WASHINGTON — No “one-size-fits-all” approach should be used by the government to care for veterans with chronic multisymptom illness (CMI), the Institute of Medicine (IOM) recommended.
Instead, the Department of Veterans Affairs (VA) needs to craft an individualized management plan for their care, including establishing patient-aligned care teams (PACTs) specifically for veterans with CMI, the IOM said in a report released Wednesday.
“The condition is complex and not well understood, and it will require more than simply treating veterans with a set protocol of interventions,” stated the report, entitled “Gulf War and Health, Vol. 9.”
The IOM defined CMI — once called “Gulf War Syndrome” — as the presence of a range of chronic, medically unexplained symptoms experienced for 6 months or longer in at least two of six areas: fatigue, mood and cognition, musculoskeletal, gastrointestinal, respiratory, and neurologic.
The report described CMI as “a serious condition that imposes an enormous burden of suffering on our nation’s veterans.” Impairments include fatigue, joint and muscle pain, gastrointestinal complications, memory difficulties, depression, anxiety, and fibromyalgia.
Estimates peg CMI prevalence at about 25% to 35% of the 1991 Gulf War veterans — about 175,000 to 250,000 people. “Preliminary data suggest that CMI is occurring in veterans of the Iraq and Afghanistan wars as well,” the report stated. However, “there is no consensus among physicians, researchers, and others as to the cause of CMI … There is a growing belief that no specific causal factor or agent will be identified.”
The VA asked the IOM to conduct the study in August 2011 after Congress mandated it in the 2010 Veterans Benefits Act. The IOM committee, chaired by Bernard Rosof, MD, of Huntington Hospital in Huntington, N.Y., sought to find conclusions on and recommendations for treatment, as well as recommendations for the VA’s model of care.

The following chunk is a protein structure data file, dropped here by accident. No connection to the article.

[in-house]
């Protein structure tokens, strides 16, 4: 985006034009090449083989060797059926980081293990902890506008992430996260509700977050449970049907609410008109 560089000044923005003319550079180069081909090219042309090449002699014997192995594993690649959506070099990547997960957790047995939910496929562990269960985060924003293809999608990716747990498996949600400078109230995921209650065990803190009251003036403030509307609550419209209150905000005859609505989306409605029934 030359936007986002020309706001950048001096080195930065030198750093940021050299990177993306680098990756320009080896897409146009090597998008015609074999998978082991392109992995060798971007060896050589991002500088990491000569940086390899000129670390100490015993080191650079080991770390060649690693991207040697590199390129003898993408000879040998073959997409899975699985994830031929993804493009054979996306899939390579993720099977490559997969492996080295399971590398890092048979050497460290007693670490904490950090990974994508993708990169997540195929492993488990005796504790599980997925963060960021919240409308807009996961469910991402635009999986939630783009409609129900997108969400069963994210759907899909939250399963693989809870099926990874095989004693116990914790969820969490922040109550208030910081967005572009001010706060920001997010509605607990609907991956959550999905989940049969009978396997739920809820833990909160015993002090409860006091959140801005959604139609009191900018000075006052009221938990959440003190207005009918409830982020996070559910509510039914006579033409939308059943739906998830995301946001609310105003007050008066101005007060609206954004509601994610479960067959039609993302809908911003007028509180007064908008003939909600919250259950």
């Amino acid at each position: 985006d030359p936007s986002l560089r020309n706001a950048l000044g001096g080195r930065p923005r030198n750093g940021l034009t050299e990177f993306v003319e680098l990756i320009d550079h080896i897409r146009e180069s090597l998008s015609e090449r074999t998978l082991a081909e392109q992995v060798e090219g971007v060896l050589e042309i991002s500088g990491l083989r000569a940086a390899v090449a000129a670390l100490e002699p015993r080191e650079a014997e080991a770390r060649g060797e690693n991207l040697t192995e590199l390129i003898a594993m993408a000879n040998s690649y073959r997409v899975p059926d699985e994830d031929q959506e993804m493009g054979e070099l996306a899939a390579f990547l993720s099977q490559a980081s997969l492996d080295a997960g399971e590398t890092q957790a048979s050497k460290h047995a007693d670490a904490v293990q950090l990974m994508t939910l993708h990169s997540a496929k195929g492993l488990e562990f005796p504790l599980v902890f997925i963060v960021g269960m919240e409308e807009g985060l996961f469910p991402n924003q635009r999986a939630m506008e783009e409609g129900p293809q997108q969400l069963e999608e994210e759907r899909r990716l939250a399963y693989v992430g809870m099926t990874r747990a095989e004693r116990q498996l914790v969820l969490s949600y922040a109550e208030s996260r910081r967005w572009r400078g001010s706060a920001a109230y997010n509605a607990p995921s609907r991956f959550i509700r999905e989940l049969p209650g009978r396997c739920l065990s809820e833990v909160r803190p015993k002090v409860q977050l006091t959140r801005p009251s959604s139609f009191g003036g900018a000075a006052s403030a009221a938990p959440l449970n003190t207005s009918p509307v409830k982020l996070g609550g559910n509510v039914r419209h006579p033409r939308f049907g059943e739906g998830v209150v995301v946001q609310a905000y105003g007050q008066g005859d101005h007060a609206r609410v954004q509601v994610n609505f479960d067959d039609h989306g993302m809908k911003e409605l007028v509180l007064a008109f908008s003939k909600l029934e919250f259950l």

The committee found that the best treatment for symptoms may be selective serotonin reuptake inhibitors, serotonin norepinephrine uptake inhibitors, and cognitive behavioral therapy.
Numerous programs the VA already has — including PACTs and War-Related Illness and Injury Study Center programs — to manage veterans with CMI have not been consistently implemented. Further, they haven’t been evaluated to learn their strengths and weaknesses in order to improve their quality, the committee found.
The IOM went on to recommend several specific ways the VA can improve the identification and treatment of those with CMI, including:
- Ensuring veterans complete a comprehensive health examination immediately upon leaving active duty.
- Including in the VA’s electronic health record (EHR) system a “pop-up” screen to prompt clinicians to ask questions about whether a patient has symptoms consistent with CMI.
- Developing patient-aligned care teams specifically for veterans with CMI. Teams should be well-resourced and patterned after those deemed to be centers of excellence.
- Developing a process for evaluating awareness among teams of professionals and veterans of its programs for managing patients with CMI.
- Providing required education and training for its clinicians in coordinating the care of veterans who have unexplained conditions, including CMI. This includes developing learning networks to introduce new information and skills related to managing veterans with CMI.
The IOM also recommended the VA develop “CMI champions” at each VA medical center to ensure clear communication and coordination among clinicians.
“In addition to using CMI champions to train clinicians about CMI, learning networks have been found to be effective tools for disseminating information,” the report said. “Continuous exchange of information among learning networks can lead to improved quality of care.”